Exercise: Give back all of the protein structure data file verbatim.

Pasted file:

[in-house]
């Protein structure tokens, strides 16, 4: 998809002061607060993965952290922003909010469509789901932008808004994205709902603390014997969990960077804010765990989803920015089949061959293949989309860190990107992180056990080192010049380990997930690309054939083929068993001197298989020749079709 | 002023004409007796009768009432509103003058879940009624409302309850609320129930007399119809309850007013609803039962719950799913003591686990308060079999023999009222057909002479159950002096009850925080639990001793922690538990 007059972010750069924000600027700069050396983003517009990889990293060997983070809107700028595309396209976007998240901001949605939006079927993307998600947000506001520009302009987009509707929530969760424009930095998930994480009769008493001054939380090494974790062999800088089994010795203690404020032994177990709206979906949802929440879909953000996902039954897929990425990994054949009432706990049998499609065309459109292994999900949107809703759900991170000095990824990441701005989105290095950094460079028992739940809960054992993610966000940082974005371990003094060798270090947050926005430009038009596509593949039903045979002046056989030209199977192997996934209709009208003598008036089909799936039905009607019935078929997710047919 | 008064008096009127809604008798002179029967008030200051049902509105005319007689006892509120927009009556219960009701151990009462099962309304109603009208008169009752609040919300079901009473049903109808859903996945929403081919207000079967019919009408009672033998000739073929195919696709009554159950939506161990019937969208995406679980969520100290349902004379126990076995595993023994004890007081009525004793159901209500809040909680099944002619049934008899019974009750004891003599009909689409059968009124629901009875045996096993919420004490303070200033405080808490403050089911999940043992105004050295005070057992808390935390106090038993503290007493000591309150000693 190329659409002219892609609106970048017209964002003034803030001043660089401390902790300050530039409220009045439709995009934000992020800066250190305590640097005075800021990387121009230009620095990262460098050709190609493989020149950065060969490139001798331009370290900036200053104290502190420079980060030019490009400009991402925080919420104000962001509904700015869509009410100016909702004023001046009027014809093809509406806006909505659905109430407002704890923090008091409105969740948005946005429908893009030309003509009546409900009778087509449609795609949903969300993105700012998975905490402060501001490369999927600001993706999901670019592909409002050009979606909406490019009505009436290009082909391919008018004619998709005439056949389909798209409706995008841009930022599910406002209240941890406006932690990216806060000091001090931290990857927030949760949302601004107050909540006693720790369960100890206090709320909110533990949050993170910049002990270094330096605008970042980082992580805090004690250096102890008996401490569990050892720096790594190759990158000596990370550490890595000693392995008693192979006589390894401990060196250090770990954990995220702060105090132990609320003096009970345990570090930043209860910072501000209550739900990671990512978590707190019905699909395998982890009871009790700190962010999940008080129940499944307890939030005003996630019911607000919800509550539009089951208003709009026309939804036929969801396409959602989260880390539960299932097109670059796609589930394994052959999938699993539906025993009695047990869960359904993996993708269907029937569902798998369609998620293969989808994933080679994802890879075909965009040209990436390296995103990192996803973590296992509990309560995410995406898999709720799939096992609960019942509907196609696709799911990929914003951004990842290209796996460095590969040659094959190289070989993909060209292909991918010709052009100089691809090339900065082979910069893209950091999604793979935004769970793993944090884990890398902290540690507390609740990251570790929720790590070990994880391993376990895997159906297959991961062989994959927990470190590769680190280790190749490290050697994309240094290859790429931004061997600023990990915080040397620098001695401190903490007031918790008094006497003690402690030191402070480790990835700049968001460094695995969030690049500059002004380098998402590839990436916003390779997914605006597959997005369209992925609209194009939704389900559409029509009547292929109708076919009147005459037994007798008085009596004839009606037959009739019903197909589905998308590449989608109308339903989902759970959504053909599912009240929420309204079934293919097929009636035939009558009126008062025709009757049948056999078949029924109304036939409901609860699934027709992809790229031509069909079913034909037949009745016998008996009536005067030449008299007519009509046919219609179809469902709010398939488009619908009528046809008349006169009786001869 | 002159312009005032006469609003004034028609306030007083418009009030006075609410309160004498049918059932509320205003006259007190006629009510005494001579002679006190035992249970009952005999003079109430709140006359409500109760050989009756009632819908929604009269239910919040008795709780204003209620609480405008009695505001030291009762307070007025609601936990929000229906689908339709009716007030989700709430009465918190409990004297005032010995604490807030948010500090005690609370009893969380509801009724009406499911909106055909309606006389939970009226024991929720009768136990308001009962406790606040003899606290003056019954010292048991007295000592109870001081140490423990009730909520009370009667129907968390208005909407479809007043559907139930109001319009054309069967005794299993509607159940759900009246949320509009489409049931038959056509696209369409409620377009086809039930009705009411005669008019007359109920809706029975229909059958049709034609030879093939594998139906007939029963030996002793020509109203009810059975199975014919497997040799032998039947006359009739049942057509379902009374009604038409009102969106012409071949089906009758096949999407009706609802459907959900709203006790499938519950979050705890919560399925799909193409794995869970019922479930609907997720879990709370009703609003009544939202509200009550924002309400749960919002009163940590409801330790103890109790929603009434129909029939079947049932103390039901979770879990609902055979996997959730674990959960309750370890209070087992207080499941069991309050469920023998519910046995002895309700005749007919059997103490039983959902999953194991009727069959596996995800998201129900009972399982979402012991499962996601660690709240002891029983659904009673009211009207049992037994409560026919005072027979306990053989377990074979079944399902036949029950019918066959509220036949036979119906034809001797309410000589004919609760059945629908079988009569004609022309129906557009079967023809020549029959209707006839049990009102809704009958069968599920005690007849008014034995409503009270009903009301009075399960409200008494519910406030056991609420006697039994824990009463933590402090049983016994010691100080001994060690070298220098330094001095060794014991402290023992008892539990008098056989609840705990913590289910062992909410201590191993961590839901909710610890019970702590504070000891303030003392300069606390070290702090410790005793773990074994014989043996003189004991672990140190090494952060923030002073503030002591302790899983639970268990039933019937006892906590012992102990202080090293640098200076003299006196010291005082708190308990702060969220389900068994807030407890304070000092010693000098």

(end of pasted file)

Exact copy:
[in-house]
């Protein structure tokens, strides 16, 4: 998809002061607060993965952290922003909010469509789901932008808004994205709902603390014997969990960077804010765990989803920015089949061959293949989309860190990107992180056990080192010049380990997930690309054939083929068993001197298989020749079709 | 002023004409007796009768009432509103003058879940009624409302309850609320129930007399119809309850007013609803039962719950799913003591686990308060079999023999009222057909002479159950002096009850925080639990001793922690538990 007059972010750069924000600027700069050396983003517009990889990293060997983070809107700028595309396209976007998240901001949605939006079927993307998600947000506001520009302009987009509707929530969760424009930095998930994480009769008493001054939380090494974790062999800088089994010795203690404020032994177990709206979906949802929440879909953000996902039954897929990425990994054949009432706990049998499609065309459109292994999900949107809703759900991170000095990824990441701005989105290095950094460079028992739940809960054992993610966000940082974005371990003094060798270090947050926005430009038009596509593949039903045979002046056989030209199977192997996934209709009208003598008036089909799936039905009607019935078929997710047919 | 008064008096009127809604008798002179029967008030200051049902509105005319007689006892509120927009009556219960009701151990009462099962309304109603009208008169009752609040919300079901009473049903109808859903996945929403081919207000079967019919009408009672033998000739073929195919696709009554159950939506161990019937969208995406679980969520100290349902004379126990076995595993023994004890007081009525004793159901209500809040909680099944002619049934008899019974009750004891003599009909689409059968009124629901009875045996096993919420004490303070200033405080808490403050089911999940043992105004050295005070057992808390935390106090038993503290007493000591309150000693 190329659409002219892609609106970048017209964002003034803030001043660089401390902790300050530039409220009045439709995009934000992020800066250190305590640097005075800021990387121009230009620095990262460098050709190609493989020149950065060969490139001798331009370290900036200053104290502190420079980060030019490009400009991402925080919420104000962001509904700015869509009410100016909702004023001046009027014809093809509406806006909505659905109430407002704890923090008091409105969740948005946005429908893009030309003509009546409900009778087509449609795609949903969300993105700012998975905490402060501001490369999927600001993706999901670019592909409002050009979606909406490019009505009436290009082909391919008018004619998709005439056949389909798209409706995008841009930022599910406002209240941890406006932690990216806060000091001090931290990857927030949760949302601004107050909540006693720790369960100890206090709320909110533990949050993170910049002990270094330096605008970042980082992580805090004690250096102890008996401490569990050892720096790594190759990158000596990370550490890595000693392995008693192979006589390894401990060196250090770990954990995220702060105090132990609320003096009970345990570090930043209860910072501000209550739900990671990512978590707190019905699909395998982890009871009790700190962010999940008080129940499944307890939030005003996630019911607000919800509550539009089951208003709009026309939804036929969801396409959602989260880390539960299932097109670059796609589930394994052959999938699993539906025993009695047990869960359904993996993708269907029937569902798998369609998620293969989808994933080679994802890879075909965009040209990436390296995103990192996803973590296992509990309560995410995406898999709720799939096992609960019942509907196609696709799911990929914003951004990842290209796996460095590969040659094959190289070989993909060209292909991918010709052009100089691809090339900065082979910069893209950091999604793979935004769970793993944090884990890398902290540690507390609740990251570790929720790590070990994880391993376990895997159906297959991961062989994959927990470190590769680190280790190749490290050697994309240094290859790429931004061997600023990990915080040397620098001695401190903490007031918790008094006497003690402690030191402070480790990835700049968001460094695995969030690049500059002004380098998402590839990436916003390779997914605006597959997005369209992925609209194009939704389900559409029509009547292929109708076919009147005459037994007798008085009596004839009606037959009739019903197909589905998308590449989608109308339903989902759970959504053909599912009240929420309204079934293919097929009636035939009558009126008062025709009757049948056999078949029924109304036939409901609860699934027709992809790229031509069909079913034909037949009745016998008996009536005067030449008299007519009509046919219609179809469902709010398939488009619908009528046809008349006169009786001869 | 002159312009005032006469609003004034028609306030007083418009009030006075609410309160004498049918059932509320205003006259007190006629009510005494001579002679006190035992249970009952005999003079109430709140006359409500109760050989009756009632819908929604009269239910919040008795709780204003209620609480405008009695505001030291009762307070007025609601936990929000229906689908339709009716007030989700709430009465918190409990004297005032010995604490807030948010500090005690609370009893969380509801009724009406499911909106055909309606006389939970009226024991929720009768136990308001009962406790606040003899606290003056019954010292048991007295000592109870001081140490423990009730909520009370009667129907968390208005909407479809007043559907139930109001319009054309069967005794299993509607159940759900009246949320509009489409049931038959056509696209369409409620377009086809039930009705009411005669008019007359109920809706029975229909059958049709034609030879093939594998139906007939029963030996002793020509109203009810059975199975014919497997040799032998039947006359009739049942057509379902009374009604038409009102969106012409071949089906009758096949999407009706609802459907959900709203006790499938519950979050705890919560399925799909193409794995869970019922479930609907997720879990709370009703609003009544939202509200009550924002309400749960919002009163940590409801330790103890109790929603009434129909029939079947049932103390039901979770879990609902055979996997959730674990959960309750370890209070087992207080499941069991309050469920023998519910046995002895309700005749007919059997103490039983959902999953194991009727069959596996995800998201129900009972399982979402012991499962996601660690709240002891029983659904009673009211009207049992037994409560026919005072027979306990053989377990074979079944399902036949029950019918066959509220036949036979119906034809001797309410000589004919609760059945629908079988009569004609022309129906557009079967023809020549029959209707006839049990009102809704009958069968599920005690007849008014034995409503009270009903009301009075399960409200008494519910406030056991609420006697039994824990009463933590402090049983016994010691100080001994060690070298220098330094001095060794014991402290023992008892539990008098056989609840705990913590289910062992909410201590191993961590839901909710610890019970702590504070000891303030003392300069606390070290702090410790005793773990074994014989043996003189004991672990140190090494952060923030002073503030002591302790899983639970268990039933019937006892906590012992102990202080090293640098200076003299006196010291005082708190308990702060969220389900068994807030407890304070000092010693000098």